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William Blake - The Marriage of Heaven and Hell
on 1 February 2012
William Blake (1757-1827), was an accomplished poet and outstanding artist whose relation with the divine often caused him to be rediculed by his peers and ignored by his contempories. Although holding the Christian Bible in high esteem, and considering it a source of deep spirituality, nevertheless, he found the established Church, as a religious institution, to be very limited in its appreciation of the presence of god. In this respect, Blake viewed the human imagination as a device for a personal communication with the divine, linking god's 'grace', (or 'presence'), as being manifest in the structures of artistic creation.
The paperback (1992) edition is arranged in numbered pages i-xxvii - and pages 1-27. There are 27 Plates, the originals, (including both text and designs) were etched by Blake himself, upon copperplates, before these plates were used to prodice printed copies. These copies were then visually enhanced by the adding water-colours. Blake referred to this kind of work as 'illuminated', and it is interesting to consider that only nine copies are known to exist. The original is believed to have been started in 1789 and finished in 1790. The copy reproduced in this book is from one of two original copies held in the Fitzwilliam Musuem, Cambridge:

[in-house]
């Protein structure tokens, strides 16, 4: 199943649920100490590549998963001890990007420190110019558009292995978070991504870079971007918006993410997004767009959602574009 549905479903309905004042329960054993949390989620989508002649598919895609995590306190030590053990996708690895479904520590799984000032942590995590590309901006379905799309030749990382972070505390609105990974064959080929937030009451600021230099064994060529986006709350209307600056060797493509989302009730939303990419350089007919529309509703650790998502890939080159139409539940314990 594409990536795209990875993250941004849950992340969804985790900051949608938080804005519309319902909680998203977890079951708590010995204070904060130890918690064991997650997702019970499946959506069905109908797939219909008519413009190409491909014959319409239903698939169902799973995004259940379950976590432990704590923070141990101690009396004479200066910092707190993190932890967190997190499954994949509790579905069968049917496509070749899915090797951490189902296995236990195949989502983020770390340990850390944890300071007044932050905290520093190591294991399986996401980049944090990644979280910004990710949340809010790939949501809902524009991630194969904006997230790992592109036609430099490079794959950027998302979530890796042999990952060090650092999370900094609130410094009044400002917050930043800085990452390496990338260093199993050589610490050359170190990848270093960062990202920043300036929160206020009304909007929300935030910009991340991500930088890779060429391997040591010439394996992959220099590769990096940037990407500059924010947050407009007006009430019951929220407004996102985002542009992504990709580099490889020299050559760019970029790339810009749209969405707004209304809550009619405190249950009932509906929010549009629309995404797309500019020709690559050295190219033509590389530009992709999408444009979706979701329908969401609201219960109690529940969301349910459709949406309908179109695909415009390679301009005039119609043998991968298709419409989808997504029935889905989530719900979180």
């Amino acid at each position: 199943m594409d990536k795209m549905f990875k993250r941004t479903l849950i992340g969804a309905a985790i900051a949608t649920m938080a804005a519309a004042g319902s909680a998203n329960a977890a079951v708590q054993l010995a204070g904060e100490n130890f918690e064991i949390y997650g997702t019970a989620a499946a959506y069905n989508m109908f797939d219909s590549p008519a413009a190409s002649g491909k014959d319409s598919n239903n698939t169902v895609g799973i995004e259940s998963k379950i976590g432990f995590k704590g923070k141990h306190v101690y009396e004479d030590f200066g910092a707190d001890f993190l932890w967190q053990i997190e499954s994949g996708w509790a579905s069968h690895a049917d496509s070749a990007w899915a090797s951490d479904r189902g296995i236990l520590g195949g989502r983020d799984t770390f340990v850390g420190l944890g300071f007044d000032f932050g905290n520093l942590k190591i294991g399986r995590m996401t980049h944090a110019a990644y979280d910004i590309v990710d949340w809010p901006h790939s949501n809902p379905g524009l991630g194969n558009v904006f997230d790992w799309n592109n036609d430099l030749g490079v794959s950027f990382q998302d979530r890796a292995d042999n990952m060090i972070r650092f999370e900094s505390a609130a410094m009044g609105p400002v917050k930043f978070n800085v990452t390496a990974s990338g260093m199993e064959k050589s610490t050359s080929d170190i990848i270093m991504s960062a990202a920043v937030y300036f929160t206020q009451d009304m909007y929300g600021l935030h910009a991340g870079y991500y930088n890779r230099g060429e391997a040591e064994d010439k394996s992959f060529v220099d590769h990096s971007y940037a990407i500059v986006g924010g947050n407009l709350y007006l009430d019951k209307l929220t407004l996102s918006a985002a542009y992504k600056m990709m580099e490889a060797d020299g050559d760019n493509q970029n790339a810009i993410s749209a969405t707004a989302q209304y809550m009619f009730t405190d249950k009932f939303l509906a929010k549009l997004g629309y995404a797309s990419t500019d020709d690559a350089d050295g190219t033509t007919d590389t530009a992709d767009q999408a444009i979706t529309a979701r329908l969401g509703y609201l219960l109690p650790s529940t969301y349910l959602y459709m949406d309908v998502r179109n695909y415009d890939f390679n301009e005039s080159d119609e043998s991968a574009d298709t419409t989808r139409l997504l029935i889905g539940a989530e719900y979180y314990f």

The text of The Marriage of Heaven and Earth.
The facsimule of the Illuminated Plates.
Commentary by Sir Geoffrey Keynes (1887-1982).
Keynes qualified from Cambridge, and trained as a surgeon. He was considered the foremost authority on the literary and artistic work of Blake, and through his efforts did much to bring Blake's work in the public awareness. In this book Keynes reproduces the original, beautiful text and illustrations created by Blake's hand, and adds an authorative commentary to each. On the last page Blake writes 'For everything that lives is holy'. An extraordinary book worthy of study.